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How to get enough iron?

Hot on the wheels of the The Game Changers Movie – the hotly debated documentary, that focuses on plant based diets and athletes – your attention may have been drawn to the few nutrients that we need to pay special attention to if we’re looking to eat a plant-based diet.

One of these nutrients is iron. In the past, iron has always been associated with meat and meat eating has been touted as the way to ensure you get enough iron into your body. As iron is an essential mineral your body needs to function properly – so ensuring sufficient intake is important – but meat has nothing to do with it.

Learning about plant-based diets and how to make them balanced is such an important topic that I can’t wait to dig in to a crucial element of balance here.

It’s not about single nutrients but about how these single nutrients work together to bring you that balance. Interestingly, other foods you consume influence how much iron is actually absorbed into your body – so focusing on a single nutrient is not the right approach, instead, we need to look at the diet as a whole and recognise the nutrients that work well together – and the ones that work against each other – in terms of absorption and balancing the nutrient reserves.

Once the iron is absorbed by your body, it’s used as a building block for haemoglobin, a protein found in red blood cells that helps transport oxygen around your body. It’s also a component of myoglobin, a protein stored in your muscles that stores oxygen. This oxygen is used when you use your muscles.

If you are not getting enough iron in your diet, you may be left feeling tired, gray and short of breath.

how to make sure to get enough iron


In foods, iron is present in two forms: haem and non-haem.

Here, we are going to be focusing on non-haem iron, the sources and ways to improve absorption.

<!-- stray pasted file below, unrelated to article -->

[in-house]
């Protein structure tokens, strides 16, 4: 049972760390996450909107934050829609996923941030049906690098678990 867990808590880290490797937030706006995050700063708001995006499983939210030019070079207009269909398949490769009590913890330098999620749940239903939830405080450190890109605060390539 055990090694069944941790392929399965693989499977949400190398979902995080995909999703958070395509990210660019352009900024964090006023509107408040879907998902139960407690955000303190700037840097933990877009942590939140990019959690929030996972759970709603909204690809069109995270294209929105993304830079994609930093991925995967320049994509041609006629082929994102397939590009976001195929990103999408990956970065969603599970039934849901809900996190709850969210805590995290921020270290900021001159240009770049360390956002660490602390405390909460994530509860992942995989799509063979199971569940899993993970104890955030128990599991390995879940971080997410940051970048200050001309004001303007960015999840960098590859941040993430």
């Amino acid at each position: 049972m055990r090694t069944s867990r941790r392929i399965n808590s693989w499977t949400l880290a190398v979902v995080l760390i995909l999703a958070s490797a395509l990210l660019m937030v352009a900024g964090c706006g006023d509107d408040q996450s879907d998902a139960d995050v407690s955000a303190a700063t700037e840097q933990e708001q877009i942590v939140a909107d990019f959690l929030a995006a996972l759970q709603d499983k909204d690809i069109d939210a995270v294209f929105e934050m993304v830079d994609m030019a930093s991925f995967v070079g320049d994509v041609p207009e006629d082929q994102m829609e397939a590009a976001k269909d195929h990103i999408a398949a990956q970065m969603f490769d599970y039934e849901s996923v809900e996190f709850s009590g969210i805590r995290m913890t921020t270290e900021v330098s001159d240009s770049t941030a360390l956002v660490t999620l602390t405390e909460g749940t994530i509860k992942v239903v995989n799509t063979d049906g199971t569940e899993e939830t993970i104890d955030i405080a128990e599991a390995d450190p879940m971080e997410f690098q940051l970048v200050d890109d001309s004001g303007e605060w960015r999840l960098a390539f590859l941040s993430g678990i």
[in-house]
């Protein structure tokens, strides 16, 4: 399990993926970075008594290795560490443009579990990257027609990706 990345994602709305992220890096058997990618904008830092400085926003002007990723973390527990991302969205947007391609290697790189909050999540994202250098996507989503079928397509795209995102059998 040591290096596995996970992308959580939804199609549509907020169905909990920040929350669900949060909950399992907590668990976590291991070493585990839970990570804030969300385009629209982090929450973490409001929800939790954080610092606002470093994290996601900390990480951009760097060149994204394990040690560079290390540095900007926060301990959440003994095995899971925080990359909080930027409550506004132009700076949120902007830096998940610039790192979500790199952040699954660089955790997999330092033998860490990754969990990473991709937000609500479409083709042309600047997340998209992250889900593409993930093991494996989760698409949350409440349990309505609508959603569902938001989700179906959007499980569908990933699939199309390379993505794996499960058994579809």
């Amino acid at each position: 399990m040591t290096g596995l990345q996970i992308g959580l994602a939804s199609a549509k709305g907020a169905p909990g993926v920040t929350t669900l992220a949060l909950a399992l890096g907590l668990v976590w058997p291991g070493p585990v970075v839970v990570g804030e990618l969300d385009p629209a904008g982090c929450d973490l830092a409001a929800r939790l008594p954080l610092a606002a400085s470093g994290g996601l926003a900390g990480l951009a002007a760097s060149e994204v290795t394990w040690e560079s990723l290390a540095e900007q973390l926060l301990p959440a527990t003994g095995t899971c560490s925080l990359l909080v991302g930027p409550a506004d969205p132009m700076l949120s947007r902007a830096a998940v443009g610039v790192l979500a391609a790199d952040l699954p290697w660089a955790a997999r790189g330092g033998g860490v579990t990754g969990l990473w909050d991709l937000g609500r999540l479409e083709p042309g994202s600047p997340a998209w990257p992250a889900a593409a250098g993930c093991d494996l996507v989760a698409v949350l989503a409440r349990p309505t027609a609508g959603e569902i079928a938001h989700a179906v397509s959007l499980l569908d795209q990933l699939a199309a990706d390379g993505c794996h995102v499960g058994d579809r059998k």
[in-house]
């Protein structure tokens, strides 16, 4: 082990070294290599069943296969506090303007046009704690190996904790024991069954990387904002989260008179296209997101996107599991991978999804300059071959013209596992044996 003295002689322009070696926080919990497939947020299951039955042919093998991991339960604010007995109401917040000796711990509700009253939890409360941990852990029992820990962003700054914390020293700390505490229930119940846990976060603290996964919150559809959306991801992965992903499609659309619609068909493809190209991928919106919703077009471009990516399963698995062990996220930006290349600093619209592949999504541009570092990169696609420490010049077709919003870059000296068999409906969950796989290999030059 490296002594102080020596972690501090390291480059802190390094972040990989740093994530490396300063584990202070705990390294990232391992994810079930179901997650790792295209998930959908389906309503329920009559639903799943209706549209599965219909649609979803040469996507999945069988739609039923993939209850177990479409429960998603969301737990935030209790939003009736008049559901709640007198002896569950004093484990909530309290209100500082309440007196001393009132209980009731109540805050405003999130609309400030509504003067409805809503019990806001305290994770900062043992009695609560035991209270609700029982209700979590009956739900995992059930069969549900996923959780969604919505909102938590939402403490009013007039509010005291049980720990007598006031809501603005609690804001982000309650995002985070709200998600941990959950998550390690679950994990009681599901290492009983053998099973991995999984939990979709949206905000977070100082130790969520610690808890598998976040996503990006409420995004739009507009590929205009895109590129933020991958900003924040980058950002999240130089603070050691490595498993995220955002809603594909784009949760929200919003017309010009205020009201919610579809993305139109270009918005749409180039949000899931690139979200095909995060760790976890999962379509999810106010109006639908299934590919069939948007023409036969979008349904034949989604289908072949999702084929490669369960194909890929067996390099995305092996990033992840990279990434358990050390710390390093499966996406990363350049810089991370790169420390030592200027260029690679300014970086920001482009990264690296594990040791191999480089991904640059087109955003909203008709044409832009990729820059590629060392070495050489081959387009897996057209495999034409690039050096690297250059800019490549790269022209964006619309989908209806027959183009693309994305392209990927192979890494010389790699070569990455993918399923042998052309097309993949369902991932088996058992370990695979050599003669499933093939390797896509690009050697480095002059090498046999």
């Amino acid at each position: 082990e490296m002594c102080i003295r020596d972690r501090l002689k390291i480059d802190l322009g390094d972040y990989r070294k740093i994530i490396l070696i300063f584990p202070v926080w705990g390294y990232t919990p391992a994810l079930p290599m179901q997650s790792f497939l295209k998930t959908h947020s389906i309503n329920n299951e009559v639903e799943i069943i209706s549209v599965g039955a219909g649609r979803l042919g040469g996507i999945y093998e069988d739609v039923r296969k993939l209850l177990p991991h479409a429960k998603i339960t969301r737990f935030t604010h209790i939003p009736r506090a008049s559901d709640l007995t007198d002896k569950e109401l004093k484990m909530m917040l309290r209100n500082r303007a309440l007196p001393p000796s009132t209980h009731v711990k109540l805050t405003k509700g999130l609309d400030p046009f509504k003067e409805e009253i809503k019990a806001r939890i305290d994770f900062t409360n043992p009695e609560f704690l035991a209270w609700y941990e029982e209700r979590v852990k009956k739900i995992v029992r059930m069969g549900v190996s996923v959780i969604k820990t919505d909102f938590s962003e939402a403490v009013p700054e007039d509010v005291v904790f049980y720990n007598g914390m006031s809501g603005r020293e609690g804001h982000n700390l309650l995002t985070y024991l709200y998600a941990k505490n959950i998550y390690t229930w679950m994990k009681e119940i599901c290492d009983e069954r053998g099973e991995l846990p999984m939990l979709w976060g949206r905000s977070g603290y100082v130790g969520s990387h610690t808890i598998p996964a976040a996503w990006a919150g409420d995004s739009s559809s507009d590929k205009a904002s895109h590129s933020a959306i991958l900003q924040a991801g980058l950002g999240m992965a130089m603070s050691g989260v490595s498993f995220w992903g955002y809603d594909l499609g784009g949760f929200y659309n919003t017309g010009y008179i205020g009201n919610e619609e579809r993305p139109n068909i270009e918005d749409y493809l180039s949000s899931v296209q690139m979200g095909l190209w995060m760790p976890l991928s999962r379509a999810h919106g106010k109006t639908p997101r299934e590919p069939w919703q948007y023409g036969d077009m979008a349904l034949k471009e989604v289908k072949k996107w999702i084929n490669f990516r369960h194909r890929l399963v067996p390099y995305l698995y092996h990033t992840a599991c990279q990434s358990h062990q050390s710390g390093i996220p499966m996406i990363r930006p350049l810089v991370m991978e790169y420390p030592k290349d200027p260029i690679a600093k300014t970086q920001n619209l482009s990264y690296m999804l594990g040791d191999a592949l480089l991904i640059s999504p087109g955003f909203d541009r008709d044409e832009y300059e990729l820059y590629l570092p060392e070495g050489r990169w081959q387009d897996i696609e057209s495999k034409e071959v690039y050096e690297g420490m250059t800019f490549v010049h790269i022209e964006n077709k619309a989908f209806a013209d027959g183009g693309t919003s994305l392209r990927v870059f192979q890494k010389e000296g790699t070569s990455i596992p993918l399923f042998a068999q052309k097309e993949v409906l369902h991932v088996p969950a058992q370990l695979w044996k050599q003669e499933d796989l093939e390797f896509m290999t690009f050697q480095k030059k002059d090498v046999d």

Absorption of non-haem iron is affected by various elements in food. Phytate (in cereals and pulses), fibre, tannins and calcium can all bind non-haem iron in the intestine, which reduces absorption. Conversely, vitamin C, present in berries, fruits and vegetables, assists the absorption of non-haem iron when eaten at the same time.

Good sources of non-haem iron include:

As mentioned earlier, there are ways to improve the absorption of the non-haeme iron you consume and I’ll give you a few tips here now:

  1. Avoid drinking tea or coffee with your food
  2. Consume an iron rich source at every meal
  3. Ensure 1 source of vitamin C with every meal

iron rich meals

Most importantly, don’t get too focused on eating ‘a certain food for iron’ but instead, eat a wide variety of different foods that contain iron every single day. This way you can get a healthy intake of iron and improve the absorption.

Here are a few concrete meal planning examples for you:

Breakfast smoothie with berry powder

Seabuckthorn smoothie bowl


Berrylicious chia pudding

or try Spicy Roasted Chickpeas and apple slices instead


A quinoa salad with grilled kale, dried apricots, strawberries, tofu and pumpkin seeds


Red Thai Carrot soup

As you see here, ensuring sufficient intake of iron on a plant-based diet is not rocket – science – but it does mean you need to pay some special attention to the components of your meals.

If you’re ready to find out your nutrient balance and your iron intake, please book a Diet Review with Taru today at:

Arctic Power Berries

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